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pale1

[peyl] /peɪl/
adjective, paler, palest.
1.
lacking intensity of color; colorless or whitish:
a pale complexion.
2.
of a low degree of chroma, saturation, or purity; approaching white or gray:
pale yellow.
3.
not bright or brilliant; dim:
the pale moon.
4.
faint or feeble; lacking vigor:
a pale protest.
verb (used without object), verb (used with object), paled, paling.
5.
to make or become pale:
to pale at the sight of blood.
Origin
1250-1300
1250-1300; Middle English < Middle French < Latin pallidus pallid
Related forms
palely, adverb
paleness, noun
Synonyms
1. Pale, pallid, wan imply an absence of color, especially from the human countenance. Pale implies a faintness or absence of color, which may be natural when applied to things, the pale blue of a violet, but when used to refer to the human face usually means an unnatural and often temporary absence of color, as arising from sickness or sudden emotion: pale cheeks. Pallid , limited mainly to the human countenance, implies an excessive paleness induced by intense emotion, disease, or death: the pallid lips of the dying man. Wan implies a sickly paleness, as after a long illness: wan and thin; the suggestion of weakness may be more prominent than that of lack of color: a wan smile. 5. blanch, whiten.
Antonyms
1. ruddy. 5. darken.

pale2

[peyl] /peɪl/
noun
1.
a stake or picket, as of a fence.
2.
an enclosing or confining barrier; enclosure.
3.
an enclosed area.
4.
limits; bounds:
outside the pale of his jurisdiction.
5.
a district or region within designated bounds.
6.
(initial capital letter). Also called English Pale, Irish Pale. a district in eastern Ireland included in the Angevin Empire of King Henry II and his successors.
7.
an ordinary in the form of a broad vertical stripe at the center of an escutcheon.
8.
Shipbuilding. a shore used inside to support the deck beams of a hull under construction.
verb (used with object), paled, paling.
9.
to enclose with pales; fence.
10.
to encircle or encompass.
Idioms
11.
beyond the pale, beyond the limits of propriety, courtesy, protection, safety, etc.:
Their public conduct is certainly beyond the pale.
Origin
1300-50; Middle English (north), Old English pāl < Latin pālus stake. See peel3, pole1
Dictionary.com Unabridged
Based on the Random House Dictionary, © Random House, Inc. 2014.
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Examples for paled
  • Laptop growth may have paled in comparison with the mobile sort, but that did not stop it from doubling.
  • We found out about his biting his fingernails and a lot of other things that paled next to his announcement.
  • Time has not paled his incisive, brooding and anguished quasi-biography.
  • For the truly committed, the risk paled next to the potential high.
  • Yet, in offering opportunities for mayhem, the usual social round paled by comparison to election season.
  • The chamber's physical deficiencies, however, paled beside the crisis of secession.
  • But that paled in comparison to the gap in other countries.
  • Infested foliage becomes mottled or paled and may turn brown and drop prematurely.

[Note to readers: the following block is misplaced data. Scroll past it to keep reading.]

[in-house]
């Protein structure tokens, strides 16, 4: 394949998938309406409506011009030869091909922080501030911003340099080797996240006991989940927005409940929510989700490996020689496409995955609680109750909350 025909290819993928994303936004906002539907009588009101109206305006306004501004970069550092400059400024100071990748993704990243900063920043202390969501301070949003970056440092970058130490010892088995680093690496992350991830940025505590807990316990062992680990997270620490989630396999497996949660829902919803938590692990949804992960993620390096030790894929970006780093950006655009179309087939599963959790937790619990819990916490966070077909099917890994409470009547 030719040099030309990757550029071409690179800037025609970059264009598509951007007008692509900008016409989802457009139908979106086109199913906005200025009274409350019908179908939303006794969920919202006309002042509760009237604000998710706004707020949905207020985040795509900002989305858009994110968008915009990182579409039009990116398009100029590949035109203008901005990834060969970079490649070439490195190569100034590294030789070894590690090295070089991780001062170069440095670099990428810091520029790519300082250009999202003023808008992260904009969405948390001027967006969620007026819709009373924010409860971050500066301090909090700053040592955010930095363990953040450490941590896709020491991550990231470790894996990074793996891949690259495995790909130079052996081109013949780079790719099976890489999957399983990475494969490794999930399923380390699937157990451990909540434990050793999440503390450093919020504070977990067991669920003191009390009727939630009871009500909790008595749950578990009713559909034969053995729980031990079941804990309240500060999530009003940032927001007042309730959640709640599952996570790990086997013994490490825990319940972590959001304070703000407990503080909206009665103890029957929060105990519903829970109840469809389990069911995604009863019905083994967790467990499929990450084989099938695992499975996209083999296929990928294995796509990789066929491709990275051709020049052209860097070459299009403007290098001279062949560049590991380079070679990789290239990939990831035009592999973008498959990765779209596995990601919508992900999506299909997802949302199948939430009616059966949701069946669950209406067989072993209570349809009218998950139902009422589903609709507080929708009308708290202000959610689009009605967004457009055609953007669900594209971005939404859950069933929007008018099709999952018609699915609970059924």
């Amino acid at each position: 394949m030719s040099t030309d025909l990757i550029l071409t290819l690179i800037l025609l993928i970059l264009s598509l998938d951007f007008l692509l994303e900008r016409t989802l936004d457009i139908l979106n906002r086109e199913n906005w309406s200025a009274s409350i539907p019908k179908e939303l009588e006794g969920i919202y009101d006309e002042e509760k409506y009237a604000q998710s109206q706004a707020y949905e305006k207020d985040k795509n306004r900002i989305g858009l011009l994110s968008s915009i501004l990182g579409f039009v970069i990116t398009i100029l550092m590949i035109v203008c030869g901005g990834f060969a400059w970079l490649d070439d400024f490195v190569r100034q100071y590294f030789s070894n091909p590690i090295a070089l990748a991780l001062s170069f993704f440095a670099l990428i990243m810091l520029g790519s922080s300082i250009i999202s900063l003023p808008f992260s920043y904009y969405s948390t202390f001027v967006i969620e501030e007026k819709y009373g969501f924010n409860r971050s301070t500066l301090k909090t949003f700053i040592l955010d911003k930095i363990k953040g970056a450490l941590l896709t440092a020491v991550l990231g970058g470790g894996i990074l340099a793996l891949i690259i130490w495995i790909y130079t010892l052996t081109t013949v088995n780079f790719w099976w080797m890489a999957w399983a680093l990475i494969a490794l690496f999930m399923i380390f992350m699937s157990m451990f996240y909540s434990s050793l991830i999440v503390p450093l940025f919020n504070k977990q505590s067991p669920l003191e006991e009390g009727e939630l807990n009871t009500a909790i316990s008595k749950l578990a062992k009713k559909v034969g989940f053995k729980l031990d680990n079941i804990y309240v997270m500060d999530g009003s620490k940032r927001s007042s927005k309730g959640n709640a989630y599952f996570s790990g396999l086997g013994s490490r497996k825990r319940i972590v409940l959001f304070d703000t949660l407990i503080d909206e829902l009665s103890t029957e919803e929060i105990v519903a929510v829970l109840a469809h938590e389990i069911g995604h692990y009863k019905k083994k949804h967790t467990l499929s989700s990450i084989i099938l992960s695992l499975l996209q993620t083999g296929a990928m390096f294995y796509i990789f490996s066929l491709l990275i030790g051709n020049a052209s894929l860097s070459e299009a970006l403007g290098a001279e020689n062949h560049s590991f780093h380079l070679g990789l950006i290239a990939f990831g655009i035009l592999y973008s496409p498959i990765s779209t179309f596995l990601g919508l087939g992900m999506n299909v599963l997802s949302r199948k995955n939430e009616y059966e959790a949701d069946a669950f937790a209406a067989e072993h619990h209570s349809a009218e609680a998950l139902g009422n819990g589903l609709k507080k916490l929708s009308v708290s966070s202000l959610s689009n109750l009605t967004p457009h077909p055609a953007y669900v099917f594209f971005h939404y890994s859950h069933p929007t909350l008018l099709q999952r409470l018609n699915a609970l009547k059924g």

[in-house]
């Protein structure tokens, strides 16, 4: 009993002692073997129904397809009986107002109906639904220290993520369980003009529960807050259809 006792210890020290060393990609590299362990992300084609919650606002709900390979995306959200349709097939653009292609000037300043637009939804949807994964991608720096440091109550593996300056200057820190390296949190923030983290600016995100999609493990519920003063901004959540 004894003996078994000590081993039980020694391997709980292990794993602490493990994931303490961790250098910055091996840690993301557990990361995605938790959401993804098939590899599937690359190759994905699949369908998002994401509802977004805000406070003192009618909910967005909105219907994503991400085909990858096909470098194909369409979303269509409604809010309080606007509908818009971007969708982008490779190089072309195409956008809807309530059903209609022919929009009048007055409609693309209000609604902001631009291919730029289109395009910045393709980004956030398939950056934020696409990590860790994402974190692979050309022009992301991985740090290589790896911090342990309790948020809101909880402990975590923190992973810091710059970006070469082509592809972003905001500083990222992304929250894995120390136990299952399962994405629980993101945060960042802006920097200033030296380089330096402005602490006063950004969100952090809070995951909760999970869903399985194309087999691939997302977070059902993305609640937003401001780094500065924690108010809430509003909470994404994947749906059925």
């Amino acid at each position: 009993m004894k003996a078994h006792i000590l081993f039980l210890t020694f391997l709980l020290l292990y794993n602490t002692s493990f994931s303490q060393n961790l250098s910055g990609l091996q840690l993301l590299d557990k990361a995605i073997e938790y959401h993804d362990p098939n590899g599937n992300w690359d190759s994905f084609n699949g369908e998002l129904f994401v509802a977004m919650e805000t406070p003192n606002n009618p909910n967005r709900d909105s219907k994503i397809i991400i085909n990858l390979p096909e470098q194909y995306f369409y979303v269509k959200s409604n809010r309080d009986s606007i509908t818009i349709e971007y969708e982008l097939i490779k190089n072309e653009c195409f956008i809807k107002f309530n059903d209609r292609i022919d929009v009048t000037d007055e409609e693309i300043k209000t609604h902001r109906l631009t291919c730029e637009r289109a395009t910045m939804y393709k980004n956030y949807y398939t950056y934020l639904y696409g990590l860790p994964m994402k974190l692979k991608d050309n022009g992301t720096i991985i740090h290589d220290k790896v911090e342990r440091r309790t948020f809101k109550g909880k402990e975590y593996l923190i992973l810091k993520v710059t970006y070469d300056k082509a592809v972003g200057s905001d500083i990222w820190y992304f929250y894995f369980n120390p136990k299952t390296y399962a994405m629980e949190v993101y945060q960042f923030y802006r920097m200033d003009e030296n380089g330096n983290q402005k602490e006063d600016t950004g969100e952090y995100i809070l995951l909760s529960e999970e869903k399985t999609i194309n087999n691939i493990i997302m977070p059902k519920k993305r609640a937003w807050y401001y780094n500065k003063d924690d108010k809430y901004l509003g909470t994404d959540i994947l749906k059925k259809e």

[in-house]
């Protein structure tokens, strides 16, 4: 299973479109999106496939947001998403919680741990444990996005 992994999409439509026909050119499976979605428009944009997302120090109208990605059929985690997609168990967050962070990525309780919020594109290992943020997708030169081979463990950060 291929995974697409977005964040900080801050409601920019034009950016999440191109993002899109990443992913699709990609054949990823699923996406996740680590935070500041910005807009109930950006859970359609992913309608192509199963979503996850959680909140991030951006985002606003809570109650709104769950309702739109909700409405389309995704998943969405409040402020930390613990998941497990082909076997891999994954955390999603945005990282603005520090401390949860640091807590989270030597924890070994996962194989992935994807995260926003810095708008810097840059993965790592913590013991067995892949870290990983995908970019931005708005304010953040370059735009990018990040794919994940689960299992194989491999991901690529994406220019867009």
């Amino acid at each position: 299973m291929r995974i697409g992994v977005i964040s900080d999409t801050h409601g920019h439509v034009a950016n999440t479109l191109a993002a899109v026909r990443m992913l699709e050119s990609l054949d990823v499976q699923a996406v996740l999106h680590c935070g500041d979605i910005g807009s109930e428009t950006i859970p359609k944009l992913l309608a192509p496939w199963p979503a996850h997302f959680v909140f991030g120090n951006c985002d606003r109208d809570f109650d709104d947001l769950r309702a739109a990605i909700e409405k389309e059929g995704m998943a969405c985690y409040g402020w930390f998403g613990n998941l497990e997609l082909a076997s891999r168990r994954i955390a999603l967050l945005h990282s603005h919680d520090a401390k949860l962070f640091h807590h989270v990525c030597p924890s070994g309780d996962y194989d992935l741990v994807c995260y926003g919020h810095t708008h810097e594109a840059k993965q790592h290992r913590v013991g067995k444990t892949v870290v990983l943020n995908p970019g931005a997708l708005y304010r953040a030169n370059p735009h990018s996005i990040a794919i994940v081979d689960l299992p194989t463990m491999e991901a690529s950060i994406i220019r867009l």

British Dictionary definitions for paled

pale1

/peɪl/
adjective
1.
lacking brightness of colour; whitish pale morning light
2.
(of a colour) whitish; produced by a relatively small quantity of colouring agent
3.
dim or wan the pale stars
4.
feeble a pale effort
5.
(South African) a euphemism for White
verb
6.
to make or become pale or paler; blanch
7.
(intransitive) often foll by before. to lose superiority or importance (in comparison to) her beauty paled before that of her hostess
Derived Forms
palely, adverb
paleness, noun
Word Origin
C13: from Old French palle, from Latin pallidus pale, from pallēre to look wan

pale2

/peɪl/
noun
1.
a wooden post or strip used as an upright member in a fence
2.
an enclosing barrier, esp a fence made of pales
3.
an area enclosed by a pale
4.
a sphere of activity within which certain restrictions are applied
5.
(heraldry) an ordinary consisting of a vertical stripe, usually in the centre of a shield
6.
beyond the pale, outside the limits of social convention
verb
7.
(transitive) to enclose with pales
Word Origin
C14: from Old French pal, from Latin pālus stake; compare pole1
Collins English Dictionary - Complete & Unabridged 2012 Digital Edition
© William Collins Sons & Co. Ltd. 1979, 1986 © HarperCollins
Publishers 1998, 2000, 2003, 2005, 2006, 2007, 2009, 2012
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Word Origin and History for paled
pale
c.1300, from O.Fr. paile, from L. pallidus "pale, pallid, wan," from pallere "be pale, grow pale," from PIE *pol-/*pel- (see pallor). The verb is first recorded c.1300. Pale-face, supposed N.Amer. Indian word for "European," is attested from 1822.
pale
early 14c., "fence of pointed stakes," from L. palus "stake," related to pangere "to fix or fasten" (see pact). Figurative sense of "limit, boundary, restriction" is from c.1400. Barely surviving in beyond the pale and similar phrases. Meaning "the part of Ireland under English rule" is from 1540s.
Online Etymology Dictionary, © 2010 Douglas Harper
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Slang definitions & phrases for paled

paled

adj,adj phr

Completely exhausted, esp by drugs or liquor; wasted (1970s+ Canadian teenagers)


The Dictionary of American Slang, Fourth Edition by Barbara Ann Kipfer, PhD. and Robert L. Chapman, Ph.D.
Copyright (C) 2007 by HarperCollins Publishers.
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Idioms and Phrases with paled
The American Heritage® Idioms Dictionary
Copyright © 2002, 2001, 1995 by Houghton Mifflin Company. Published by Houghton Mifflin Company.
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